Will Oflog stifle innovation?

18 Dec 23

Norse Group chief executive Justin Galliford considers the impact the new watchdog will have on local government.

Justin Galliford

The stated vision for the Office for Local Government is for it “to provide authoritative and accessible data and analysis about the performance of local government, and support its improvement.” 

It has additionally claimed that it will empower citizens to hold local leaders to account, while supporting those same local leaders looking to innovate and drive self-improvement.

In recent discussions with our council partners and local authority heads, I have detected cross-party scepticism, raising concerns that this new watchdog will pile further pressure on councils and make them more cautious.

While risk aversion may save some councils from the high-profile failures seen in the likes of Croydon, Woking and Thurrock, it can also inhibit the innovation in service delivery that is so vital in times of financial pressure.

It is far easier to adopt a “safety-first mindset which means, in practice, sticking with an unsustainable status quo” as Adam Lent, chief executive of the think-tank New Local wrote earlier this year.

Greater transparency and in-depth analysis of the performance of local government is of course a laudable aim.

However, the requirements for data collection must not be so onerous that they increase the burden which already adversely affects councils’ day-to-day ability to deliver services in line with local residents’ expectations.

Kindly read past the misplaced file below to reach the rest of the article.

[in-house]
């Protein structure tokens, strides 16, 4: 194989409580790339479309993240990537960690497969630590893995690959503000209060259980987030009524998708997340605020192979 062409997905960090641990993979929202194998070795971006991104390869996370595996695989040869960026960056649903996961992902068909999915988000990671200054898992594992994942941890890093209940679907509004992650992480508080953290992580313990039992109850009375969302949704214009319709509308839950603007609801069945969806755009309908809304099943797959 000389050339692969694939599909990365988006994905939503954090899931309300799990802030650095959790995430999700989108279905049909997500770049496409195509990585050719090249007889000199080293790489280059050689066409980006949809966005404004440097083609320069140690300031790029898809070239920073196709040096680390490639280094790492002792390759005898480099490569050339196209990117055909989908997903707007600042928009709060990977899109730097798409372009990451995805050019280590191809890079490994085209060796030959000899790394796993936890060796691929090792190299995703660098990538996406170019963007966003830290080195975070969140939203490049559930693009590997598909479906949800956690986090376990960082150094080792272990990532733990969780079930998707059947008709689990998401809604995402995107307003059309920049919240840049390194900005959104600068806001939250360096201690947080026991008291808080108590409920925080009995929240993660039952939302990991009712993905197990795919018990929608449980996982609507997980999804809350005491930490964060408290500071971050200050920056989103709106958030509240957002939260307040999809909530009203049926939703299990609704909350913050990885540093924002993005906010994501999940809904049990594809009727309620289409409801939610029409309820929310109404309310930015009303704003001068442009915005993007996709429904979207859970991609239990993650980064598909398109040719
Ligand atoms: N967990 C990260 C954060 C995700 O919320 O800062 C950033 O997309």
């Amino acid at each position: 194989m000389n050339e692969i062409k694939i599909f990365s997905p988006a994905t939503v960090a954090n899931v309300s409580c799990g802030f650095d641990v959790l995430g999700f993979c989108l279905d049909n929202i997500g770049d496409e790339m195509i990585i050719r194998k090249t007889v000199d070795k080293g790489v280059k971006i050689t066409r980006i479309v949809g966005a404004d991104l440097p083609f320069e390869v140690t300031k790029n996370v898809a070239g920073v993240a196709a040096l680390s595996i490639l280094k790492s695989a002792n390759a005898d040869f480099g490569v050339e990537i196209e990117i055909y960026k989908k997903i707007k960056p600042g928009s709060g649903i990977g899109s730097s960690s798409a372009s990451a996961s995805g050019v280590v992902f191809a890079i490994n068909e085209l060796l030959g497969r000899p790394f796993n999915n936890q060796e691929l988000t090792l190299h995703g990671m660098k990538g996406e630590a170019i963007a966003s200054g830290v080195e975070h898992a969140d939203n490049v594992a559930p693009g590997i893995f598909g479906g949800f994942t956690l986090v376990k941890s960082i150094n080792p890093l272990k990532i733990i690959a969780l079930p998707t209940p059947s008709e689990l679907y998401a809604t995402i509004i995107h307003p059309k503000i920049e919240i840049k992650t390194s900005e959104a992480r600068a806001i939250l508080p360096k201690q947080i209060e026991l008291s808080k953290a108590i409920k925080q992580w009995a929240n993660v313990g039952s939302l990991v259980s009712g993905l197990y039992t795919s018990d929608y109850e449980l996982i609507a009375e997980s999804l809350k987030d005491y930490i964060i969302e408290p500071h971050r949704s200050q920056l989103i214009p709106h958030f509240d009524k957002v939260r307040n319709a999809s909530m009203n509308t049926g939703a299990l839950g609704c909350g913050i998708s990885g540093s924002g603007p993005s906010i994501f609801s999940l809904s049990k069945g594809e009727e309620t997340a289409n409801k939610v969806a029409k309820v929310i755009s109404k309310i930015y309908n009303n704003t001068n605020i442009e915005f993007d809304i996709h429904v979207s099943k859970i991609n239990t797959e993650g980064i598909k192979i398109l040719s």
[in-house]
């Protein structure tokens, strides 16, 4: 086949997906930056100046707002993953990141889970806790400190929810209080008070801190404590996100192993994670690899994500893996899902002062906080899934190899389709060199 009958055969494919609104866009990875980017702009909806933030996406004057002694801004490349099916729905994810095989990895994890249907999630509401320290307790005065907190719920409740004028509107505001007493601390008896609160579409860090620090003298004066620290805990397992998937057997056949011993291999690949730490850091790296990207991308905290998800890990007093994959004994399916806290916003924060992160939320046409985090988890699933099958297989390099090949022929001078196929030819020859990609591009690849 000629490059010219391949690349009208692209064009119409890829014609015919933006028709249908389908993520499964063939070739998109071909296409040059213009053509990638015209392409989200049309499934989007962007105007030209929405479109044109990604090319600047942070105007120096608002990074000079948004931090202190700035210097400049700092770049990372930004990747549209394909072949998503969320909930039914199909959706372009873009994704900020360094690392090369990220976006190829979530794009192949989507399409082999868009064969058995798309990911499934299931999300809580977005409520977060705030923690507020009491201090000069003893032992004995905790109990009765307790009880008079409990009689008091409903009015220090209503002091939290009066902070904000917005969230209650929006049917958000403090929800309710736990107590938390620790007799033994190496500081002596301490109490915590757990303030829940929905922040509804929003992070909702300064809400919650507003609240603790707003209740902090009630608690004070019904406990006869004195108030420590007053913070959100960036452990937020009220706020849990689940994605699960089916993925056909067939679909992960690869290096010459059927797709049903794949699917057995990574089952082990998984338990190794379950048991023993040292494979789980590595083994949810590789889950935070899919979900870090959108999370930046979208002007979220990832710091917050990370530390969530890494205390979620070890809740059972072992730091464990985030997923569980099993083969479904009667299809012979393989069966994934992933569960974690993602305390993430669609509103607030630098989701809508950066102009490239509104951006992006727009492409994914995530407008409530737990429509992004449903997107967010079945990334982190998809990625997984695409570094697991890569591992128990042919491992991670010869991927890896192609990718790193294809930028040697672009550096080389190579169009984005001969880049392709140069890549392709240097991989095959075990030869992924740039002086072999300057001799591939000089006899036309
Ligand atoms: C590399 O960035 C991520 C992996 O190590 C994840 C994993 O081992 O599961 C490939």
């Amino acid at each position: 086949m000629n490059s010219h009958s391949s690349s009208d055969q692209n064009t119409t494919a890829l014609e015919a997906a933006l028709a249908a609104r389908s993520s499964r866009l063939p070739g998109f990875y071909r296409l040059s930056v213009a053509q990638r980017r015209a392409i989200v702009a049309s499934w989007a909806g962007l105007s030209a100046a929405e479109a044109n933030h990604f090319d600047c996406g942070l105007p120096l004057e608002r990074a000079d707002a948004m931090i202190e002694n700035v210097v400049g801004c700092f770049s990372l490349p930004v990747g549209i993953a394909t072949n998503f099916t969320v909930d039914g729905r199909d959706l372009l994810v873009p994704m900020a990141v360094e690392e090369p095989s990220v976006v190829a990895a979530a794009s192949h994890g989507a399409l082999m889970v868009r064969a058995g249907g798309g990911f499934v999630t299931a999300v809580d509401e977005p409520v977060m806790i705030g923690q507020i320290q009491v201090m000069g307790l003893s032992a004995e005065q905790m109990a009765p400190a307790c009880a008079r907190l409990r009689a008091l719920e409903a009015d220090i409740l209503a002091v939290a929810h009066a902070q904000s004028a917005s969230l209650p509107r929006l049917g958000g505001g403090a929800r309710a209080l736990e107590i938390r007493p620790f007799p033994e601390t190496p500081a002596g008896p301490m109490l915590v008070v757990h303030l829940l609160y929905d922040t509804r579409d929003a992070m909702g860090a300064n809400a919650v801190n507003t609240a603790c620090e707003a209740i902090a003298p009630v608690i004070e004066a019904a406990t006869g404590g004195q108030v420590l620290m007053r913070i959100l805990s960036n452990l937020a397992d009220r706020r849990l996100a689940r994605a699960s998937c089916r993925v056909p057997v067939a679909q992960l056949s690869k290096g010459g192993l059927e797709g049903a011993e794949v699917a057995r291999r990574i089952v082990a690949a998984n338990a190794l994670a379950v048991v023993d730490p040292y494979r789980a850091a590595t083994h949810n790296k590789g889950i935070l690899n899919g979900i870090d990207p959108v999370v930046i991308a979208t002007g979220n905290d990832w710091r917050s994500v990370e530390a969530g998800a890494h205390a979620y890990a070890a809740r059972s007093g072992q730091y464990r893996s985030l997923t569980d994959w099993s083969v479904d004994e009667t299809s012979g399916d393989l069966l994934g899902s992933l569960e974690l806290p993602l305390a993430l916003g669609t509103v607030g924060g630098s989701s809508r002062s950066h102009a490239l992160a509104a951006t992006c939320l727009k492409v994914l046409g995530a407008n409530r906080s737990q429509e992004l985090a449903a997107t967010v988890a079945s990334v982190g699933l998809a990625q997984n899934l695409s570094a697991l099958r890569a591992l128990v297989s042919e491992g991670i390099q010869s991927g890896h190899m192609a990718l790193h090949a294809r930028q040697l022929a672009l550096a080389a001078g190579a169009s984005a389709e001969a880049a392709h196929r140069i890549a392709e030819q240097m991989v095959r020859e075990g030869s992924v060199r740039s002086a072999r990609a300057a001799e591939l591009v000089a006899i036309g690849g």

In my experience the majority of councils have taken a responsible approach to balancing finances and services; their ability to achieve a consistently high standard of delivery, in the face of the unprecedented pressures of the last few years, has been impressive.

At Norse we work in partnership with over 20 local authorities, who have adapted to the changing economic environment, and ever-rising resident expectations.

I have seen our partners making difficult decisions, working hard to ensure that services are maintained and budgets balanced.

With their local knowledge, they are best placed to understand what needs to be done – and the appropriate levels of risk.

I am concerned the extra scrutiny from Oflog might inhibit council leaders and compromise the innovation that we need to meet future challenges.

  • Justin Galliford

    Chief executive of Norse Group. Wholly owned by Norfolk County Council, Norse’s turnover is over £350m. The company operates local authority partnerships across the UK, providing a wide range of services including waste and environmental, highways, FM, property consultancy and care homes.

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